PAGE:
# Is the trajectory parabolic or elliptical?

• farolero
In summary, parabolic shooting refers to a type of projectile motion that resembles an interrupted orbit due to the influence of gravity. However, it differs from actual orbits, which are affected by a central force rather than a uniform gravitational force. To determine the speed of a bullet in parabolic shooting, one could use conservation of angular momentum or the laws of motion for a projectile in a uniform field.
farolero
Parabolic shooting is a kind of orbit interrupted by the ground.

So I was wondering if I could calculate speeds of the bullet accounting for conservation of angular momentum.

Would this diagram be correct?

Last edited:
Why don't you try yourself to see if the result is compatible with the one obtained by using the laws of motion for projectile in uniform field?

farolero
farolero said:
Parabolic shooting is a kind of orbit interrupted by the ground
Not really. A parabola comes from assuming a uniform gravitational force. When you talk about orbits you are talking instead about a central force. It would be the tip of an ellipse, not a parabola.

Edit: sorry @nasu I basically fed him the info you were trying to get him to discover.

farolero

## 1. What determines whether a trajectory is parabolic or elliptical?

The shape of a trajectory is determined by the initial conditions, such as the initial velocity and angle of launch, as well as the gravitational force acting on the object.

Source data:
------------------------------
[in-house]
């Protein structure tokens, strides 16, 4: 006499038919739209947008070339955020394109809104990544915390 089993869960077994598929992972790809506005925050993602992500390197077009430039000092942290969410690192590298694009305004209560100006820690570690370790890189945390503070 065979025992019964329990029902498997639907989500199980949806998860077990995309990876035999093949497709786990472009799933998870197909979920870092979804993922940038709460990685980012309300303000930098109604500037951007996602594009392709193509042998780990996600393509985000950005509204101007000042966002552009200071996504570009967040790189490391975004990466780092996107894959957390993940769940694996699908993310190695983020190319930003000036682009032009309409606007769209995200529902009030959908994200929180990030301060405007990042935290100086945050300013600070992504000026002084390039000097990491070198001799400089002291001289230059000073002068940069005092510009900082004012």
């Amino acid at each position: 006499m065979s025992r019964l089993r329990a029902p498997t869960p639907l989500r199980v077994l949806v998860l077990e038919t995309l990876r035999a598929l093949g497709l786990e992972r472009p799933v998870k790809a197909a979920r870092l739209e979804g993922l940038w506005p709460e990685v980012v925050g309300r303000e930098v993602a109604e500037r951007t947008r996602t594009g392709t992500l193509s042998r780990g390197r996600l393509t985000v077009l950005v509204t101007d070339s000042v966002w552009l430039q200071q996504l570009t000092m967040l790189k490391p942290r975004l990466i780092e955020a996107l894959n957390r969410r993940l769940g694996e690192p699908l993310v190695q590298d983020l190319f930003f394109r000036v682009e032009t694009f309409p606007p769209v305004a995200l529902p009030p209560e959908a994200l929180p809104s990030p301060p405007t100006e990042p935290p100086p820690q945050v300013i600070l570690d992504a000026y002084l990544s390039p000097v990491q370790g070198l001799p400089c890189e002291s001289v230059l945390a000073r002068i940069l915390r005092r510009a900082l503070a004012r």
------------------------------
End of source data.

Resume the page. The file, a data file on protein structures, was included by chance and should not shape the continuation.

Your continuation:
## 2. How can we differentiate between a parabolic and an elliptical trajectory?

A parabolic trajectory is a U-shaped curve that is symmetrical and has a single focus point, while an elliptical trajectory is a curved path that is not symmetrical and has two focus points.

## 3. Is a parabolic or elliptical trajectory more common in real-life scenarios?

In most real-life scenarios, an elliptical trajectory is more common. This is because it is often influenced by multiple forces, such as air resistance, which can cause the path of an object to deviate from a perfect parabolic shape.

## 4. Can a parabolic trajectory occur in a vacuum?

Yes, a parabolic trajectory can occur in a vacuum if an object is only influenced by one force, such as the force of gravity. This is often seen in the motion of celestial bodies, such as planets and comets.

## 5. What factors can cause a trajectory to deviate from a perfect parabola or ellipse?

In addition to external forces like air resistance and wind, the shape of a trajectory can also be affected by the shape and rotation of the Earth, as well as the changing gravitational pull of other celestial bodies.

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